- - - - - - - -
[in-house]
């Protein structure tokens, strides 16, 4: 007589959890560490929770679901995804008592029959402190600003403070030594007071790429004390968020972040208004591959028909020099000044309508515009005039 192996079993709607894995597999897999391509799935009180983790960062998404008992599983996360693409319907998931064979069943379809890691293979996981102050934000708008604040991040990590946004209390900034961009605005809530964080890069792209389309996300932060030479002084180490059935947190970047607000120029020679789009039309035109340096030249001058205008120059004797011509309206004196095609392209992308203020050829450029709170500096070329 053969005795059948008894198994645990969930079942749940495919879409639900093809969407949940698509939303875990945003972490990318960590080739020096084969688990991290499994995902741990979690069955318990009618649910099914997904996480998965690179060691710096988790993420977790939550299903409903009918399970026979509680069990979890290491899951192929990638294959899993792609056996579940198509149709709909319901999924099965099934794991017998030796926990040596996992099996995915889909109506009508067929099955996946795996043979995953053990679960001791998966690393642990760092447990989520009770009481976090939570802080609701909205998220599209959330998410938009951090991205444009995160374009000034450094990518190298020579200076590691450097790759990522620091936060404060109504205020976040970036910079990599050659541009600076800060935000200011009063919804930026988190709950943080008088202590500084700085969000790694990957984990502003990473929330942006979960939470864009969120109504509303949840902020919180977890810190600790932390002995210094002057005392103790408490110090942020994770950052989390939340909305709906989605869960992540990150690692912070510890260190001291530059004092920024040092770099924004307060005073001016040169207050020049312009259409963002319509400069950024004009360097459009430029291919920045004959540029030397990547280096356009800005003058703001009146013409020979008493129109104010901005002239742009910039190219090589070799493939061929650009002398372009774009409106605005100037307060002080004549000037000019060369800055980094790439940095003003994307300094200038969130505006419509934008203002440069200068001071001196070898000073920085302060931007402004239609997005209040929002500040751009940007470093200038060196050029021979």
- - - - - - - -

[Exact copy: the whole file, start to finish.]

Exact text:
[in-house]
């Protein structure tokens, strides 16, 4: 007589959890560490929770679901995804008592029959402190600003403070030594007071790429004390968020972040208004591959028909020099000044309508515009005039 192996079993709607894995597999897999391509799935009180983790960062998404008992599983996360693409319907998931064979069943379809890691293979996981102050934000708008604040991040990590946004209390900034961009605005809530964080890069792209389309996300932060030479002084180490059935947190970047607000120029020679789009039309035109340096030249001058205008120059004797011509309206004196095609392209992308203020050829450029709170500096070329 053969005795059948008894198994645990969930079942749940495919879409639900093809969407949940698509939303875990945003972490990318960590080739020096084969688990991290499994995902741990979690069955318990009618649910099914997904996480998965690179060691710096988790993420977790939550299903409903009918399970026979509680069990979890290491899951192929990638294959899993792609056996579940198509149709709909319901999924099965099934794991017998030796926990040596996992099996995915889909109506009508067929099955996946795996043979995953053990679960001791998966690393642990760092447990989520009770009481976090939570802080609701909205998220599209959330998410938009951090991205444009995160374009000034450094990518190298020579200076590691450097790759990522620091936060404060109504205020976040970036910079990599050659541009600076800060935000200011009063919804930026988190709950943080008088202590500084700085969000790694990957984990502003990473929330942006979960939470864009969120109504509303949840902020919180977890810190600790932390002995210094002057005392103790408490110090942020994770950052989390939340909305709906989605869960992540990150690692912070510890260190001291530059004092920024040092770099924004307060005073001016040169207050020049312009259409963002319509400069950024004009360097459009430029291919920045004959540029030397990547280096356009800005003058703001009146013409020979008493129109104010901005002239742009910039190219090589070799493939061929650009002398372009774009409106605005100037307060002080004549000037000019060369800055980094790439940095003003994307300094200038969130505006419509934008203002440069200068001071001196070898000073920085302060931007402004239609997005209040929002500040751009940007470093200038060196050029021979």